The teachers' union & the school board met today with the state mediator for a whopping HOUR, and of course got nothing accomplished, other than agreeing to call it quits after 60 minutes and neither side budging from their positions. Natalie made an elephant on paper, traced over her drawing with glue and sprinkled colored sand on it. She also ate lunch, played in the gym and when I came to pick her up was deeply involved with building blocks. It's all well and good, and she certainly enjoys those activities, but I had hoped that she'd have gotten to meet her teacher and talked about her classroom and her classmates by now. The date of September 24th is when the teachers must return to the classroom in order to get 180 days of school in by June 30th. Naturally, September 24th is the day that I have to pull Natalie out of school for the entire day for a dentist appointment in the morning and a cardiology appiontment in the afternoon. I had scheduled both appointments months ago, with the expectation that she would have had 3 1/2 weeks of school under her belt by then, but it's looking and sounding more and more like she's going to miss the first day of school, again. Heaven help me if I hear one utterance from the school or the teacher about the importance of instruction time and it being vital to the success of the student. Wouldn't that just take the cake? Ha!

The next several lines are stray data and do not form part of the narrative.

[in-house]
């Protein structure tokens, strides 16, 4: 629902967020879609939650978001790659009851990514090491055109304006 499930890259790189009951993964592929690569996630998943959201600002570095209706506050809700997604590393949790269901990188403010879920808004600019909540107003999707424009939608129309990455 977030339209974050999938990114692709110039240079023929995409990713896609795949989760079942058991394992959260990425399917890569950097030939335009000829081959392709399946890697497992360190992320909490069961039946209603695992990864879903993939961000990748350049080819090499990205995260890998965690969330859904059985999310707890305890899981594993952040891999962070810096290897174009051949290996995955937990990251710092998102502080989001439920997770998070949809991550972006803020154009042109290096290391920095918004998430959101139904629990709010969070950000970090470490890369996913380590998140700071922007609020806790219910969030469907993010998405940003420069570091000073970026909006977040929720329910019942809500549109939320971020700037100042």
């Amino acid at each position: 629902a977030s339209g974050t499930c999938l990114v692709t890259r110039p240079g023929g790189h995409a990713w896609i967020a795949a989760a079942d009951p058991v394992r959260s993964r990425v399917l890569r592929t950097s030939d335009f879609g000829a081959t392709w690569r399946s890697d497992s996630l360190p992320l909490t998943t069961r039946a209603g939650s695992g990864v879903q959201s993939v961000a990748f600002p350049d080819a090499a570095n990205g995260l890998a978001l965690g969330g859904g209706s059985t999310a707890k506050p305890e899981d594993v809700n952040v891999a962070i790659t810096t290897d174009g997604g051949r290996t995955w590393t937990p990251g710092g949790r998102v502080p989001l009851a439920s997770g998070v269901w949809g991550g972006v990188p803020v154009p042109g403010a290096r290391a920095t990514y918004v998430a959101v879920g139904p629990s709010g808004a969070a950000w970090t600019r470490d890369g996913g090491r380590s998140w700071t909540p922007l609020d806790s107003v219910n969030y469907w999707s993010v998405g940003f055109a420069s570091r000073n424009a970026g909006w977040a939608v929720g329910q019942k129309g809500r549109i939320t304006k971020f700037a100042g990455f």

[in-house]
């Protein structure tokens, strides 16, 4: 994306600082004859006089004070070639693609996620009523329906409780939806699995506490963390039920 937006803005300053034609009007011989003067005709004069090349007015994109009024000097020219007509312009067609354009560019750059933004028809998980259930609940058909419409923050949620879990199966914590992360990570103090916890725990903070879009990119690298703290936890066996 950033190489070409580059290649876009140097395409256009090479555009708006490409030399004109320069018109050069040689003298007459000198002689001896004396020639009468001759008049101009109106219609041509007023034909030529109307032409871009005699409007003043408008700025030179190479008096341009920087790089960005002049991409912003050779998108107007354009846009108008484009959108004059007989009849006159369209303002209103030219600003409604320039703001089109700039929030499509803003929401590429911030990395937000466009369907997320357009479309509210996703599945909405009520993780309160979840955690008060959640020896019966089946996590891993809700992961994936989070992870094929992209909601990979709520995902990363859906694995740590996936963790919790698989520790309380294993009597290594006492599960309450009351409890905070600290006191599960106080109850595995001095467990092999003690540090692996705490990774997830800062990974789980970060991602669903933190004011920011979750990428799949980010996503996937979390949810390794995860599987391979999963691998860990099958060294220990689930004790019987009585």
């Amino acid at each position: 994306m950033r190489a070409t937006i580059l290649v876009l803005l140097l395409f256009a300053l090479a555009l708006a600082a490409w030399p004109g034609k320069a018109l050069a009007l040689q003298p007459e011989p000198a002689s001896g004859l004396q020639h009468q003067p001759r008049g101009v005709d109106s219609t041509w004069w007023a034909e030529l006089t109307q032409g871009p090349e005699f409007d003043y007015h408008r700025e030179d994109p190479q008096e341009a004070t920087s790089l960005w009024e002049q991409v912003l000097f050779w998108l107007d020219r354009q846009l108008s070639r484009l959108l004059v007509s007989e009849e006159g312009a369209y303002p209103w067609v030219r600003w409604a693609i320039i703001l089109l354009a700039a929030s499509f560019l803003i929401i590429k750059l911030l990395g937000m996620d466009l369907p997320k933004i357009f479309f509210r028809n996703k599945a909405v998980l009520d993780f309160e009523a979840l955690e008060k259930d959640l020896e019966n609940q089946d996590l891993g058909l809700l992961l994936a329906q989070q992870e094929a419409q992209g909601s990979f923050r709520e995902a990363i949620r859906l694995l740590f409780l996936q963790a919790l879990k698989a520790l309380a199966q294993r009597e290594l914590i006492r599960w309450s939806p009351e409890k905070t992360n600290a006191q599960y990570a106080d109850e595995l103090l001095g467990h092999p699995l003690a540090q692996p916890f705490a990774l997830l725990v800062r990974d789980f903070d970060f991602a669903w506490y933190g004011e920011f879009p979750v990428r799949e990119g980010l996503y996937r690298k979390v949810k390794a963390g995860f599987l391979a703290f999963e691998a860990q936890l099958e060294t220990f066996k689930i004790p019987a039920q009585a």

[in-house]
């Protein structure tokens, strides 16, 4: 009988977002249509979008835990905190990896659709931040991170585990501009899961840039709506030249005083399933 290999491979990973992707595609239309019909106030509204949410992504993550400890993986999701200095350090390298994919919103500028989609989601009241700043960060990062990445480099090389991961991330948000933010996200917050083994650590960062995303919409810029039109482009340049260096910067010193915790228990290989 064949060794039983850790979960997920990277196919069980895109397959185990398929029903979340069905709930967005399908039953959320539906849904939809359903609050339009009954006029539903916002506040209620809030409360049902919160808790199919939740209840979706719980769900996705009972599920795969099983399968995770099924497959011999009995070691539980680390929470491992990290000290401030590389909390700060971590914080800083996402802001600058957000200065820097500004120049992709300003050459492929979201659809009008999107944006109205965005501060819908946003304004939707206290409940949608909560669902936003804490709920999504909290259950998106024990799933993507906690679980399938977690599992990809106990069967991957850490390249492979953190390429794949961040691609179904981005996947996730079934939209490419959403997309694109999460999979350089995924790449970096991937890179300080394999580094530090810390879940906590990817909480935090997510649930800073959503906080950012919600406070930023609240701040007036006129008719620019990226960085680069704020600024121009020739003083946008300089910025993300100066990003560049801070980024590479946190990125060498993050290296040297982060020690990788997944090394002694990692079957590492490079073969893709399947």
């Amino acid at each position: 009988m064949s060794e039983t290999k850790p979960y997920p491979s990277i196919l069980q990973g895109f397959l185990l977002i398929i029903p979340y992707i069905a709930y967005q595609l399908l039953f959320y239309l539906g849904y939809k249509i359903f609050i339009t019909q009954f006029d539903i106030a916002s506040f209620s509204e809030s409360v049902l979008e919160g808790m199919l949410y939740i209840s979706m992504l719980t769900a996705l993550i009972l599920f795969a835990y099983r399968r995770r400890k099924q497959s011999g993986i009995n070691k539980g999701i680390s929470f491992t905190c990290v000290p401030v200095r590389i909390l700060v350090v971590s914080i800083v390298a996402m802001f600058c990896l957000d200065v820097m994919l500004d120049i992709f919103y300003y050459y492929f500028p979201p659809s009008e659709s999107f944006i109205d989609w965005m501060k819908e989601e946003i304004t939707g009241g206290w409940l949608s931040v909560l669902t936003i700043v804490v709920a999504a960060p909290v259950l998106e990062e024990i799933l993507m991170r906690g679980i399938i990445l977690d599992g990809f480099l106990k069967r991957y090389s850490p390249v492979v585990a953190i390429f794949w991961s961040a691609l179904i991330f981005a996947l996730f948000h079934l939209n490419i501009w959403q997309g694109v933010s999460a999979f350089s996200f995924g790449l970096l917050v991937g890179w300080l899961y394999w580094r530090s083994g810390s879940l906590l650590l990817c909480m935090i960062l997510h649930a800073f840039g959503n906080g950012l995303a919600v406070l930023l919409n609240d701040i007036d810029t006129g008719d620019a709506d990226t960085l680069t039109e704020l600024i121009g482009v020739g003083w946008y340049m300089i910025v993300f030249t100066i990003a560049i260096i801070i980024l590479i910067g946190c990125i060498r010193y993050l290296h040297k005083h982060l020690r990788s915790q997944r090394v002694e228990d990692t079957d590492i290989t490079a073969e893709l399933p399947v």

Apparently, another sore spot in all this hullabaloo is over the medical coverage for the employees of the teachers' union. Their benefits have been suspended for the moment and they now have coverage under COBRA (which requires paying out of pocket for coverage). The rumor mill is hard at work, churning out all sorts of baloney and blurbs of questionable material. I heard one today, that a teacher's child was turned away at the ER over lack of health insurance. I take into question whether or not this a true account. I mean, every hospital I've been in recently (particularly our local hospital, Garrett & I spent 4 days there last month) has big signs up in the ER saying that people will not be turned away or treated based on their ability to pay. That's a law, if I recall correctly. Particuarly in an ER, where the goal of the doctors and nurses there is to stabilize, treat & release or admit, patients. In any case, typically, when one quits their job, or is fired, or in this instance, stops working because of a strike, they lose their benefits and that's that. I mean, that's what happens in the real world anyway. But out in the real world, people aren't demanding 8% raises and asking to contribute less towards their health plans either.